Newnes said: “The Government’s response to the Montague Report recognises the need to expand the supply of rented property, and supporting the building of new rental properties and encouraging institutional investment to the sector marks a step forward. However, it’s equally vital that lenders continue to support individual investors, who are being drawn in by the healthy yields, historically low mortgage rates, and strong tenant demand.”

Tenant finances improved for the first time in three months in August, with 9% of all rent late or unpaid at the end of the month, a decrease from 9.3% in July. In total, late or unpaid rent amounted to £288m, 2.2% less than in the previous month.

Newnes said: “It’s encouraging to see tenant arrears fall for the first time in three months, despite the summer holiday season. A surprisingly resilient labour market, alongside a more stringent approach to referencing and credit checking by landlords, has helped prevent further rental arrears. However, rental inflation is still outstripping the growth in wages, and this will keep up the financial pressure on many tenants’ monthly budgets.”

Source: propertytalklive!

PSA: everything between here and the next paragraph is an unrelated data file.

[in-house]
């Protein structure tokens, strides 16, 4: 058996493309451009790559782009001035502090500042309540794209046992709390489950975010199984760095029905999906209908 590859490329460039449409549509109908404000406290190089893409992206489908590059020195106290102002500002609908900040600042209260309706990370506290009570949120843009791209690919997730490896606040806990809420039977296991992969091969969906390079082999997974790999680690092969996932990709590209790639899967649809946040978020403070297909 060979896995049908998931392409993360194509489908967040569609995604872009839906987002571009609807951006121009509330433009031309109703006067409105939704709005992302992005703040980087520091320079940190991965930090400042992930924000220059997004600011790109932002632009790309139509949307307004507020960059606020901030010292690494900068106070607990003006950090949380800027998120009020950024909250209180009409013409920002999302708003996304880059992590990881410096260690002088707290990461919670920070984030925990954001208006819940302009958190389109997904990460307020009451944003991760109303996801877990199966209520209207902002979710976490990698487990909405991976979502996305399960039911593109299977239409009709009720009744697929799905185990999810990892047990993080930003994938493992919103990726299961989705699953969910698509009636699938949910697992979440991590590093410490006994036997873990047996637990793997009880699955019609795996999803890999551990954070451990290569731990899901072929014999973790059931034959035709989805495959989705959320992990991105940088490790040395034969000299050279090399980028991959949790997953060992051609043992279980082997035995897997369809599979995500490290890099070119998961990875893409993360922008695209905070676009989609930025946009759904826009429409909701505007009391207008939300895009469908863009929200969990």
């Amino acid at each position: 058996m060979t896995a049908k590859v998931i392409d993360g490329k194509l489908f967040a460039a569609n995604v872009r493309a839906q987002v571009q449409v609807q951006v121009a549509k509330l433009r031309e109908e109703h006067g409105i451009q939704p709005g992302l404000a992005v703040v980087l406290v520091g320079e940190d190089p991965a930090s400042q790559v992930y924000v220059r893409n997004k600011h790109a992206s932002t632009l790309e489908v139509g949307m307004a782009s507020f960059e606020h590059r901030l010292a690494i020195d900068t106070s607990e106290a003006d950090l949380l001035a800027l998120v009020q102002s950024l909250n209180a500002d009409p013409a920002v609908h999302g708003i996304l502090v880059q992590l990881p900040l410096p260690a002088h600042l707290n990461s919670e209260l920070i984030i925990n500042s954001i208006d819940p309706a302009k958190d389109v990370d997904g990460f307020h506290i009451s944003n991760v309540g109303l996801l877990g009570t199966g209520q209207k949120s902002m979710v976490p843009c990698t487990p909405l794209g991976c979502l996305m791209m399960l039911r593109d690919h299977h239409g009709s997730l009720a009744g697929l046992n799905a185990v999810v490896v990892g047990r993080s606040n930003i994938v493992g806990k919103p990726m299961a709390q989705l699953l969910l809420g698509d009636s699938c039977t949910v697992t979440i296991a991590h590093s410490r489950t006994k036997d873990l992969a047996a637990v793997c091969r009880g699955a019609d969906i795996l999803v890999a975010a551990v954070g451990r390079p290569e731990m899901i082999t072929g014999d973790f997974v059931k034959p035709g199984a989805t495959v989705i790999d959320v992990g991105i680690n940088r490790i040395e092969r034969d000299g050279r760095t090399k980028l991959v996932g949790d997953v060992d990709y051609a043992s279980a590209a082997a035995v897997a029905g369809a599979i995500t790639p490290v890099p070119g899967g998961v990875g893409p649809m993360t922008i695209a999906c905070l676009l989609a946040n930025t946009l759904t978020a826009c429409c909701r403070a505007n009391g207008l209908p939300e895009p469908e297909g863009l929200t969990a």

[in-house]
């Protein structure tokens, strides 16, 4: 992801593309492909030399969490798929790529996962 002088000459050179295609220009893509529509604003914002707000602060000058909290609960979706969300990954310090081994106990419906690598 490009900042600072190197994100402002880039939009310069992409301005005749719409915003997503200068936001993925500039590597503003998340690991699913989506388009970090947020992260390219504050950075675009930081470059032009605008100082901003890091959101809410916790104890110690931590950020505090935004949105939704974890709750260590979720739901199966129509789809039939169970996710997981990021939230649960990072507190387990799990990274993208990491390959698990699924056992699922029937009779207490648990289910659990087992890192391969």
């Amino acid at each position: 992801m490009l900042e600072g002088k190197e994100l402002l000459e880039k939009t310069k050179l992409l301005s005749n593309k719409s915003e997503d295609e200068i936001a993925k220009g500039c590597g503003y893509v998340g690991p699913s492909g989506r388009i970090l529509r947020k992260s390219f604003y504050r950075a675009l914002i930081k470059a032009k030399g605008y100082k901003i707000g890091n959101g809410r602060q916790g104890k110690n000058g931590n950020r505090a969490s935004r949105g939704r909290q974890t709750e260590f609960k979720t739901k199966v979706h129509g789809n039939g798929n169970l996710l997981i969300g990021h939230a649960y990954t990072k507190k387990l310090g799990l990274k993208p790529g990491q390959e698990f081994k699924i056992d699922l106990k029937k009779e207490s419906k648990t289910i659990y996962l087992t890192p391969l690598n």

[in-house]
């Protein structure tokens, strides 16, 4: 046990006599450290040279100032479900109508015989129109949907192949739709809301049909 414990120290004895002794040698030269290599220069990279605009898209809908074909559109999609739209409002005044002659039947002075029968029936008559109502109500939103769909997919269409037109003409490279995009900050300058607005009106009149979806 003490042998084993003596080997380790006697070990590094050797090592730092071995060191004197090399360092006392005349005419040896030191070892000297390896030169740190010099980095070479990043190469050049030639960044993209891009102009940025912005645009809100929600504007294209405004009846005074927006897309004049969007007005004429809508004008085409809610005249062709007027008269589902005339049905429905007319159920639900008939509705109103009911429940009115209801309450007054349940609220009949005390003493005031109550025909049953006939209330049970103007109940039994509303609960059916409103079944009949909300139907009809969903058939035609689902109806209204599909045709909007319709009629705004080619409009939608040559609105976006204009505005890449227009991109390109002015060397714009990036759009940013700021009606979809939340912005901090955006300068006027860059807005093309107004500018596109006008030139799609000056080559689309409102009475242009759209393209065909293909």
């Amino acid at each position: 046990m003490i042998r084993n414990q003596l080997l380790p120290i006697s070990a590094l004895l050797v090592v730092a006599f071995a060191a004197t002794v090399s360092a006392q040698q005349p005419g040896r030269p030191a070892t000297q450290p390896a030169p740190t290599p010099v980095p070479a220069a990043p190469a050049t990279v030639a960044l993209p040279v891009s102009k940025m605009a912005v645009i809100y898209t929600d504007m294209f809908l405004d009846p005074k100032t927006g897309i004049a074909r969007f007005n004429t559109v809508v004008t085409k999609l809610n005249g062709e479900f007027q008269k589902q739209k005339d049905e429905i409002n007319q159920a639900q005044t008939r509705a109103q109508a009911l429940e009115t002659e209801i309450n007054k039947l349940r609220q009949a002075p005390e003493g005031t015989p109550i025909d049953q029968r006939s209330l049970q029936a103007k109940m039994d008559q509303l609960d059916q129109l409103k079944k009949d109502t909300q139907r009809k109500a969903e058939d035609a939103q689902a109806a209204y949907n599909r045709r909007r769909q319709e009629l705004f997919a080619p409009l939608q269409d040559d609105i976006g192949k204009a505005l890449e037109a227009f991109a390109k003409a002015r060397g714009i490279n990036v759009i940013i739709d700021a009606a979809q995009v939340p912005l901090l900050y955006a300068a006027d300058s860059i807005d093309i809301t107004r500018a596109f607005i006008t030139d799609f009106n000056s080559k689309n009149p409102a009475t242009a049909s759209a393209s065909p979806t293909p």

60% of landlords planning to expand portfolio in next 6 months

60% of landlords are planning to increase their property portfolios over the next six months, according to specialist mortgage broker Mortgages for Business. 

84% of investors looking to expand said they are planning to purchase more houses and flats (vanilla buy to let) by the end of the year, thereby increasing the supply of rental properties to help cater for demand which continues to outstrip supply.

Encouragingly, only 3% of investors are planning to reduce their portfolios over the next six months, down from 6% last quarter.

David Whittaker, managing director at Mortgages for Business, explained: “Landlord appetite for buying residential property is high. This will support the private rented sector and ease the strain on would be renters chasing too few properties.”

The research, which polled the views of 159 investors, showed complex buy to let property is becoming increasingly popular probably due to the more attractive yields compared to vanilla buy to let properties. 25% of respondents said that they were considering purchasing either HMOs, multi-units or semi-commercial property (or a combination of the three).